I've been offered a second hand road bike from a friend, which is a good deal and much lighter than my old teman bike, but can't work out if it's right!

It's apparently a 54" bike, while I'm 5"9.

I have added photos - new bike is silver with blacked out face. Old bike is black and redded out face, to compare.

I have cycling shoes I can use on both. The new bike is about half the weight of the old one! Also has tubeless tyres.

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    No one on the internet can assess your flexibility, joint mobility, and upper body+core strength. Find a professional bike fitter and have them assess you and the bike.
    – Paul H
    Commented May 20 at 20:12
  • Hi Matilda, welcome to the bicycles.stackexchange, and thank you for your question. As it stands, it might be difficult to get a useful answer for several reasons. Two of them: 1. It's nearly impossible to give a thorough answer based on two photos taken from rather random angles. 2. Even if you could read something from those images, the answer may differ based on the intended use of the bike: it might fit if you intend to do 1-hour flat rides but not for all-day tours with lots of climbing or vice versa. I'm not sure if the question can be improved with more information to get a useful reply Commented May 20 at 20:14
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    What exactly is it you are afraid of injuring? Do you feel not always in control, hence accident-prone? Do you feel the position is not quite right, hence the joints are stressed/loaded wrongly and will suffer? Do you feel a possibility of inviting back or shoulder pain because of a bad position? Commented May 21 at 16:52
  • 2
    As an aside, dangling the U-lock from the handlebar does not help steering and stability. (Let's suppose it was just for the photo op.) Commented May 21 at 20:50

3 Answers 3


Bike fit is totally subjective, and we can't see your position on the old bike to compare.

Visually you look quite "forward" but that might be your preference.

The down-pedal looks to have your down-leg almost but not quite straight, which is about right for saddle height. If you find your hips are rocking, then the saddle is too high. But there appears to be enough adjustment there.

Your feet definitely have the arch over the pedal spindle. To me this looks like the foot is quite far forward, but again that's may be your pedalling style, if you always ride in flat shoes. I get more power out of cleated shoes and pedals, which put the ball of the foot over the pedal axle. Again, it may be what you like.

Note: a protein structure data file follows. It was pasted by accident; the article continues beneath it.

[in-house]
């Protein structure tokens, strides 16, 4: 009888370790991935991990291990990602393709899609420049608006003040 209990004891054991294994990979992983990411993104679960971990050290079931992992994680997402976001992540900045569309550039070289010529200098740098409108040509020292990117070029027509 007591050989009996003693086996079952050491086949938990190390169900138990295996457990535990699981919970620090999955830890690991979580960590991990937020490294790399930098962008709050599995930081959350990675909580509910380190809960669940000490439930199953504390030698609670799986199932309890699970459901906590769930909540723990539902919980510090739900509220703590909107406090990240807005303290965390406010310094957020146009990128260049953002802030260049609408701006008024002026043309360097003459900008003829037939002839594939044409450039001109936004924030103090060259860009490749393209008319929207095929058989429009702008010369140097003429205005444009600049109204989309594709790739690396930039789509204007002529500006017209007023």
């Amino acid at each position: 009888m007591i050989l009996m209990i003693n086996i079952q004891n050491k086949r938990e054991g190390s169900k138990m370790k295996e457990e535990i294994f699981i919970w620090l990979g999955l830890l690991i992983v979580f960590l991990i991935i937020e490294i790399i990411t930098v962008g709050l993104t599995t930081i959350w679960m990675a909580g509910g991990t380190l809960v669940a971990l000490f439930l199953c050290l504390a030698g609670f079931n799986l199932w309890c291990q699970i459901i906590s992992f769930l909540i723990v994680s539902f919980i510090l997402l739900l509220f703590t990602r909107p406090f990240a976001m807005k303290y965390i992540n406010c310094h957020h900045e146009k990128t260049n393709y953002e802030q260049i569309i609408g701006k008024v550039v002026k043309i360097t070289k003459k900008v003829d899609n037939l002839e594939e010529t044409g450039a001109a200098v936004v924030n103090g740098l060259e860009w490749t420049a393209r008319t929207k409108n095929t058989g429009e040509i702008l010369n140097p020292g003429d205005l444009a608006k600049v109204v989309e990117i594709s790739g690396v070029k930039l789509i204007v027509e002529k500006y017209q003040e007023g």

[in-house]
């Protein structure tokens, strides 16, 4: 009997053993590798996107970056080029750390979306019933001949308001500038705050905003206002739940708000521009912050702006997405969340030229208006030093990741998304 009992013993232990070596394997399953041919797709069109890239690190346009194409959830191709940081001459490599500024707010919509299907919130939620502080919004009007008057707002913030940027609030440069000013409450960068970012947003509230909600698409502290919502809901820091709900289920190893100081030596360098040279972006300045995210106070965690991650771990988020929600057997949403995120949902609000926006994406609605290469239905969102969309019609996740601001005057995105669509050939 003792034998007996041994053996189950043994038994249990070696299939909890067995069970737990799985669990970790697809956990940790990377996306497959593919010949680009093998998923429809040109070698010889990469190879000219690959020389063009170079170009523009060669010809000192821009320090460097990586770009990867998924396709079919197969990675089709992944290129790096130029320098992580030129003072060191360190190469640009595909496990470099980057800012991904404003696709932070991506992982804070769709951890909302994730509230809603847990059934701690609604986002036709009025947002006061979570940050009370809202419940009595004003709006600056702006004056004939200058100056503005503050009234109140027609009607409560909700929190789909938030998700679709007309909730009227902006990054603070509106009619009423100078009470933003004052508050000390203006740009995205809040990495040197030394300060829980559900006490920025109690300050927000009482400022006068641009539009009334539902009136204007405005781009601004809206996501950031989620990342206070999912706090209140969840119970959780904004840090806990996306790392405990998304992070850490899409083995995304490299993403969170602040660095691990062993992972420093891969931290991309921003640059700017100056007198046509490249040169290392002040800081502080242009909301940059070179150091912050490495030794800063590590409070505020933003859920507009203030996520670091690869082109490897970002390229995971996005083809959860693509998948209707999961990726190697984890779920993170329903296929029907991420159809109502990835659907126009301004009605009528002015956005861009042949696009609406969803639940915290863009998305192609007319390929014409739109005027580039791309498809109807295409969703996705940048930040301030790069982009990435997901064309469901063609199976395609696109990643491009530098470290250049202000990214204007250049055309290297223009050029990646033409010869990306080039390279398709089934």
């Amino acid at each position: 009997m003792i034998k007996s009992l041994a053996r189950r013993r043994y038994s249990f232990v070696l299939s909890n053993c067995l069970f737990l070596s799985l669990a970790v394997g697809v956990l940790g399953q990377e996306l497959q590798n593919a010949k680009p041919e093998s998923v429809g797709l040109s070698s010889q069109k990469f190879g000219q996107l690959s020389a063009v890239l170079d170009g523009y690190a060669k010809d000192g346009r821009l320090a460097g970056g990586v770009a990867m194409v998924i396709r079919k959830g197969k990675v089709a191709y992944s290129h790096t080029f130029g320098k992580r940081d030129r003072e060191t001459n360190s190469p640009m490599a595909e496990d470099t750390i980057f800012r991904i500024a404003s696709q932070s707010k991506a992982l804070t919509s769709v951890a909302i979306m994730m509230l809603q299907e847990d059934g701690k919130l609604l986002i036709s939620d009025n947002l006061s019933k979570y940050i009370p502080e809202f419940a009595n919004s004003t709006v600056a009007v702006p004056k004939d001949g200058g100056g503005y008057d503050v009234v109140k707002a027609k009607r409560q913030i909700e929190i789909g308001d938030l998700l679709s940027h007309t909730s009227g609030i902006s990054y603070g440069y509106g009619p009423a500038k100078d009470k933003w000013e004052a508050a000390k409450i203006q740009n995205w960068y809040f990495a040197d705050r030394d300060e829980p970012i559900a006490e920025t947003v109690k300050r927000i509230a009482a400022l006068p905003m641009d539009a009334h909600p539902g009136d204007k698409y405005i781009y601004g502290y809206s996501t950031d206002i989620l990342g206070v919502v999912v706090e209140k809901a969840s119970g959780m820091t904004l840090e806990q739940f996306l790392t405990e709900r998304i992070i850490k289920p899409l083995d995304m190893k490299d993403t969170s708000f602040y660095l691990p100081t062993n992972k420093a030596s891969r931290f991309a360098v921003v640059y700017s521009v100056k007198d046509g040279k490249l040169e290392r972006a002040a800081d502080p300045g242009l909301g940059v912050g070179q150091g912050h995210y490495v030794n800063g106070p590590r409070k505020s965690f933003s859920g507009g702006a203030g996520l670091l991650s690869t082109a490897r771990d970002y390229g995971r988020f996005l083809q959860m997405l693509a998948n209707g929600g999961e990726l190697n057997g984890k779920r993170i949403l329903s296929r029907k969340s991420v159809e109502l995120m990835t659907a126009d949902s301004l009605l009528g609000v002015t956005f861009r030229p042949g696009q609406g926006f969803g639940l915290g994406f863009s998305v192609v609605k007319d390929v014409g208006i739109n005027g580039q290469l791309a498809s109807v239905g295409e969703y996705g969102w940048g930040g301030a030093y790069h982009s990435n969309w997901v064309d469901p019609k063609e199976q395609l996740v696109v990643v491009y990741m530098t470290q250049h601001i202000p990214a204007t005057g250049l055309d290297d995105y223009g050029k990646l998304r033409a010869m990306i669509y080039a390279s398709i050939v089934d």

Suggestion If you like the bike, its not worn, the price is reasonable and you can afford it, then buy it and ride it.
Start with some shorter rides, then adjust as needed. Try some medium rides, and then when you've got a couple hundred km on the bike, try a longish ride.
What constitutes short/medium/long is up to you.

Try a couple rides on your current bike too, just to get a feel for the differences. I keep a dry road-bike and a wet-day road bike with mudguards - there's nothing wrong with owning more than one bike if you have the storage.

If, after that time you don't like the bike then sell it on. Used bikes don't really loose value over time.

Remember to update your on-bike tools and spares too - I've changed bikes and ended up with a flat, a spare tube, but also a pump that won't fit the bike's valves. (twice!)

  • +1 for trying a save on that question that I had already dropped as unsaveable and for the tip to check your tools... Commented May 21 at 13:47

Extending the other answer: The size of the bike looks to be in the right ballpark to me.

The only real comment I have regards the seat height (which of course is adjustable). It may be a bit too high, as I would generally recommend that your leg be slightly bent when at the bottom of a stroke - with the foot parallel to the ground. Your leg is ever so slightly bent, but it wouldn't be bent if your foot were parallel to the ground.

This situation might be improved if you move your foot back so that the ball of the foot is over the spindle of the pedal. Or you could lower the seat.


Do you have stack and reach numbers for both bike frames to compare?

On the new bike it looks like it already has a pretty short stem, so you probably can’t go (much) shorter? In the second photo it looks like you are instinctively grabbing the handlebar at the curved part instead of at the hoods, maybe because the bike feels too long for you?

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